Wednesday, May 22, 2019

Gumby sues Alexandria Ocasio-Cortez


The flexible toy dummy, GUMBY, is suing Alexandria Ocasio-Cortez for appropriating his image without his consent. “It’s very disturbing to wake up and all of a sudden see yourself on national television,” said GUMBY. “To use my image, likeness, and voice for political gain is outrageous.” When asked if he would consider withrawing his lawsuit and license his image to AOC, GUMBY quietly retorted, “That is something where I just won’t bend.” The colorful lawsuit alleges right of publicity, copyright, fraud, misrepresentation, trademark and violations of the Foreign Agents Registration Act, and asks for injunctions and damages for emotional distress and mental anguish.


Gasp! Guggenheim to deaccession artwork

Sotheby’s announced last month that it would offer Zao Wou-Ki’s large-scale 1958 untitled oil painting in its Hong Kong Modern art evening sale in March, where it is poised to bring in $7.7m-$10m.


Artist sues Ariana Grande for copyright infringement

A scene in Ariana Grande’s 2018 music video God is a Woman allegedly plagiarised the work of the Russian-American artist Vladimir Kush, according to a complaint filed by the artist [on January 31, 2019] against the singer, her record label and others involved in making the video.

More here.


Postmortem Right of Publicity Statutes and the Dormant Commerce Clause

For the nerds out there, here’s a law student note on rights of publicity.

This Note argues that current state postmortem right of publicity statutes are unconstitutional under the dormant Commerce Clause. The dormant Commerce Clause doctrine is an implicit restriction within the Commerce Clause that prohibits states from regulating interstate commerce. The current patchwork of state postmortem right of publicity statutes violates the dormant Commerce Clause in two different ways.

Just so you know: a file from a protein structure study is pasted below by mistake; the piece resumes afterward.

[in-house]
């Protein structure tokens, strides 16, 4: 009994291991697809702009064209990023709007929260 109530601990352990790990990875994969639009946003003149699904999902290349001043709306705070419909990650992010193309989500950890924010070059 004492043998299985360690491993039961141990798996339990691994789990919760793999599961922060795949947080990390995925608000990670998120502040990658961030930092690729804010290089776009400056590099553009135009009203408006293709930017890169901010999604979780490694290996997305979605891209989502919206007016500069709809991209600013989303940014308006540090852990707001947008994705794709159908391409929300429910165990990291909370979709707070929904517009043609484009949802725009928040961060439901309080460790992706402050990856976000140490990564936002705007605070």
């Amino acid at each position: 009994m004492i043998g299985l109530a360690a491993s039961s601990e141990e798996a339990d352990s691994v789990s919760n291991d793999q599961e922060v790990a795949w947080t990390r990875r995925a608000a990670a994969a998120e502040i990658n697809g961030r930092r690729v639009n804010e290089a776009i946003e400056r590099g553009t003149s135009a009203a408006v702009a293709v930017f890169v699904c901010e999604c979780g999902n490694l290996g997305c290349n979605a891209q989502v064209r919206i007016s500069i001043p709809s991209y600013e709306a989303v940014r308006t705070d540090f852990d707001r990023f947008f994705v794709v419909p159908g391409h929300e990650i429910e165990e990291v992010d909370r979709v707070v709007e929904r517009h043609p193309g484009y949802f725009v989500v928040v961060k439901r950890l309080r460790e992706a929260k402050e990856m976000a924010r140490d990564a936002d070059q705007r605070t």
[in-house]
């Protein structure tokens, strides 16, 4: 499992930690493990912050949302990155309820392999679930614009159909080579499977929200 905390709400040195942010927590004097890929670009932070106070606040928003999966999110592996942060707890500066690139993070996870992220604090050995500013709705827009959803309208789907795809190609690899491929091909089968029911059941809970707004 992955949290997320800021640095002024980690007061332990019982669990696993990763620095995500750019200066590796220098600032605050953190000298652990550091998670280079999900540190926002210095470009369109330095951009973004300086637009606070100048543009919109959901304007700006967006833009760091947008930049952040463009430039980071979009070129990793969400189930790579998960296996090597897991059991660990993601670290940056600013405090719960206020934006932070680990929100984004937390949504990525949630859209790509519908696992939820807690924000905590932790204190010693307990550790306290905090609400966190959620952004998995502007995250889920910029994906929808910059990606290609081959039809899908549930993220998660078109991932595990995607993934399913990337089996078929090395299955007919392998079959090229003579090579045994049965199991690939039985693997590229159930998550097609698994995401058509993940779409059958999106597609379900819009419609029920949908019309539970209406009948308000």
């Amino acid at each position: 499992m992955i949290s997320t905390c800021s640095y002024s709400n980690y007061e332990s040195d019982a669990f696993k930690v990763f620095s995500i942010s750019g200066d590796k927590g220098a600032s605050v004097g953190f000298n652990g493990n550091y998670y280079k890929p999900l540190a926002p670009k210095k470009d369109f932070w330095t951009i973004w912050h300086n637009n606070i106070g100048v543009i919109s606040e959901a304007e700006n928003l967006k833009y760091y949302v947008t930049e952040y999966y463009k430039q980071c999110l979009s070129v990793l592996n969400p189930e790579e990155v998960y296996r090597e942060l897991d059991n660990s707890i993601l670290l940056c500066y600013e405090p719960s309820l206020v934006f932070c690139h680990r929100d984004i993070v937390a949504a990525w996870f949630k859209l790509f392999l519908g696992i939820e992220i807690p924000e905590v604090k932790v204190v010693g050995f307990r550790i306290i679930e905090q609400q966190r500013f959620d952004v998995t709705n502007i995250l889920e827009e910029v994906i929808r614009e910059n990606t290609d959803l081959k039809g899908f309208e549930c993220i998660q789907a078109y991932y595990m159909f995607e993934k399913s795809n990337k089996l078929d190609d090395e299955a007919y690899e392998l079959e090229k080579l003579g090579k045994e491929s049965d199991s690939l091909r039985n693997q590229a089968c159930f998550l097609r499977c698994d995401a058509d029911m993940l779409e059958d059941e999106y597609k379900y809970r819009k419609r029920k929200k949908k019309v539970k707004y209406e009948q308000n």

More here.


Nirvana against Marc Jacobs


On December 28, 2018, Nirvana filed a complaint in California district court against Marc Jacobs for copyright and trademark infringement. Nirvana alleges that Marc Jacobs is using a smiley face design “that is obviously similar to, and an intentional copy of, Nirvana’s copyrighted image . . . with the minor differences unlikely to be noticed by the consuming public.”

More here.


Would U.S. resale royalties help historically disadvantaged artists?

The introduction of droit de suite legislation in the US would help rectify this inconvenience for well-known contemporary artists like [Kerry James] Marshall but it would be an even bigger boon for historically disadvantaged artists who have been left out of the American cannon of art for reasons of race, gender or other socio-economic limitations. This is especially true of the many artists who lack representation or a presence in the art market until the end of their careers or posthumously.

But even if there is a federal resale royalty, the current proposal doesn’t seem like enough. For instance,

The ART Act could provide a small measure of equity to artists by allowing them a 5% royalty of the price paid for their work within 90 days when it is resold at auction. But the terms are still limited—all art sold for less than $5,000 is exempted, and the 5% royalty is capped at $35,000 regardless of how much the work sells for.

So if a buyer purchased a painting from a recent MFA grad for $5,000, and then resold it for $5,000,000, the artist would only receive $35,000 instead of $250,000. That’s a huge difference. So why the delay in passing the bill?

More here.


On branding and the artworld

More on the corporation as artist.


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